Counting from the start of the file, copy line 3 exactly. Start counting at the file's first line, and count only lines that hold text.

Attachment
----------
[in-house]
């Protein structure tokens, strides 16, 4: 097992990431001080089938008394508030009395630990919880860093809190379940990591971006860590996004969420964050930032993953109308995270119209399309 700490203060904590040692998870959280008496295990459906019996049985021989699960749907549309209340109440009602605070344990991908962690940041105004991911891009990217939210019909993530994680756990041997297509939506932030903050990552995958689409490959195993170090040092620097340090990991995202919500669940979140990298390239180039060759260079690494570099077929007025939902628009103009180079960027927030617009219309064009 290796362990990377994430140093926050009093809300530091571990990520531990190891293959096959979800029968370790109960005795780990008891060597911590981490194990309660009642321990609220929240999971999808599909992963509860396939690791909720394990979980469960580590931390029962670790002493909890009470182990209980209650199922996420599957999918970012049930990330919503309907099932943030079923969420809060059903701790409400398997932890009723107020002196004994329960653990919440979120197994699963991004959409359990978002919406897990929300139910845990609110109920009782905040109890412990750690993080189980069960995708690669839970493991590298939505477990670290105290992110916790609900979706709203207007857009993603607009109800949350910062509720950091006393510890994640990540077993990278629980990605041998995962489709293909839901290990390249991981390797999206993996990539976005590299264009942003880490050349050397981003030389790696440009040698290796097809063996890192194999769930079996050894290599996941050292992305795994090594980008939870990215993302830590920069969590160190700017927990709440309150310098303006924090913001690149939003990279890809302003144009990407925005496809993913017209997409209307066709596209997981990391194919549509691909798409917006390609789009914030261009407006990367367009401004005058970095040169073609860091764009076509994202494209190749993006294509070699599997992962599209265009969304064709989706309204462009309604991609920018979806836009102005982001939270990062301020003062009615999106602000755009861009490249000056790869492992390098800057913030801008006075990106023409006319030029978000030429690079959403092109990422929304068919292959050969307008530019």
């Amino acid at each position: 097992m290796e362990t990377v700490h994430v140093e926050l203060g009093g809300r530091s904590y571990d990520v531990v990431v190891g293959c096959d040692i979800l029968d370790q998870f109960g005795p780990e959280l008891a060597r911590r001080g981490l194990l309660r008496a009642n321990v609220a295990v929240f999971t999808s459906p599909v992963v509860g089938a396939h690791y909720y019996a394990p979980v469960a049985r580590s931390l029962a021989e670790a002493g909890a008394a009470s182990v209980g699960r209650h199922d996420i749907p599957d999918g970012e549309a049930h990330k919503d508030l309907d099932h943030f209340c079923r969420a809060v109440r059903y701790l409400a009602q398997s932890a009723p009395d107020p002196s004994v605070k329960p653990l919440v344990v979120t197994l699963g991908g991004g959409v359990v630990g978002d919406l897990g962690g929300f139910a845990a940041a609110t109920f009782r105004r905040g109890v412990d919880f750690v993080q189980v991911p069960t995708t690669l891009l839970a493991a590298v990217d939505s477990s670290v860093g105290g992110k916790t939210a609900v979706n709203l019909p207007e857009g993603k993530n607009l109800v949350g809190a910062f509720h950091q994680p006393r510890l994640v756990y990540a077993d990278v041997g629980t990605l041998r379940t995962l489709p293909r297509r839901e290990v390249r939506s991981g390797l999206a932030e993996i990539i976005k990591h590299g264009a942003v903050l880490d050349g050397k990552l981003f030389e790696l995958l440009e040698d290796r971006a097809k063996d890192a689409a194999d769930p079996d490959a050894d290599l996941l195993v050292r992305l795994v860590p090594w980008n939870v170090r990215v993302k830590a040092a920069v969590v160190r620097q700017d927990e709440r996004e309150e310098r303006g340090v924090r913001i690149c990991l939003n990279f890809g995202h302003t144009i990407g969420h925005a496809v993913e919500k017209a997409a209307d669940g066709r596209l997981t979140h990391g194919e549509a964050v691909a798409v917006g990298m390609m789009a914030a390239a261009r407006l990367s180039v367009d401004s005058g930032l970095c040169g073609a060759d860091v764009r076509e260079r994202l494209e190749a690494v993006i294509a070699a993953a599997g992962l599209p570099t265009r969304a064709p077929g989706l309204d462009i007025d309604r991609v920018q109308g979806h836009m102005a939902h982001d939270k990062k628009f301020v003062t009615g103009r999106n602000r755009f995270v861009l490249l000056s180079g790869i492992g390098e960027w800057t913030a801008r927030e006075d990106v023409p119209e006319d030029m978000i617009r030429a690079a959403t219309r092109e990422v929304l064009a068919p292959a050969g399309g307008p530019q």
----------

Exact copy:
């Amino acid at each position: 097992m290796e362990t990377v700490h994430v140093e926050l203060g009093g809300r530091s904590y571990d990520v531990v990431v190891g293959c096959d040692i979800l029968d370790q998870f109960g005795p780990e959280l008891a060597r911590r001080g981490l194990l309660r008496a009642n321990v609220a295990v929240f999971t999808s459906p599909v992963v509860g089938a396939h690791y909720y019996a394990p979980v469960a049985r580590s931390l029962a021989e670790a002493g909890a008394a009470s182990v209980g699960r209650h199922d996420i749907p599957d999918g970012e549309a049930h990330k919503d508030l309907d099932h943030f209340c079923r969420a809060v109440r059903y701790l409400a009602q398997s932890a009723p009395d107020p002196s004994v605070k329960p653990l919440v344990v979120t197994l699963g991908g991004g959409v359990v630990g978002d919406l897990g962690g929300f139910a845990a940041a609110t109920f009782r105004r905040g109890v412990d919880f750690v993080q189980v991911p069960t995708t690669l891009l839970a493991a590298v990217d939505s477990s670290v860093g105290g992110k916790t939210a609900v979706n709203l019909p207007e857009g993603k993530n607009l109800v949350g809190a910062f509720h950091q994680p006393r510890l994640v756990y990540a077993d990278v041997g629980t990605l041998r379940t995962l489709p293909r297509r839901e290990v390249r939506s991981g390797l999206a932030e993996i990539i976005k990591h590299g264009a942003v903050l880490d050349g050397k990552l981003f030389e790696l995958l440009e040698d290796r971006a097809k063996d890192a689409a194999d769930p079996d490959a050894d290599l996941l195993v050292r992305l795994v860590p090594w980008n939870v170090r990215v993302k830590a040092a920069v969590v160190r620097q700017d927990e709440r996004e309150e310098r303006g340090v924090r913001i690149c990991l939003n990279f890809g995202h302003t144009i990407g969420h925005a496809v993913e919500k017209a997409a209307d669940g066709r596209l997981t979140h990391g194919e549509a964050v691909a798409v917006g990298m390609m789009a914030a390239a261009r407006l990367s180039v367009d401004s005058g930032l970095c040169g073609a060759d860091v764009r076509e260079r994202l494209e190749a690494v993006i294509a070699a993953a599997g992962l599209p570099t265009r969304a064709p077929g989706l309204d462009i007025d309604r991609v920018q109308g979806h836009m102005a939902h982001d939270k990062k628009f301020v003062t009615g103009r999106n602000r755009f995270v861009l490249l000056s180079g790869i492992g390098e960027w800057t913030a801008r927030e006075d990106v023409p119209e006319d030029m978000i617009r030429a690079a959403t219309r092109e990422v929304l064009a068919p292959a050969g399309g307008p530019q």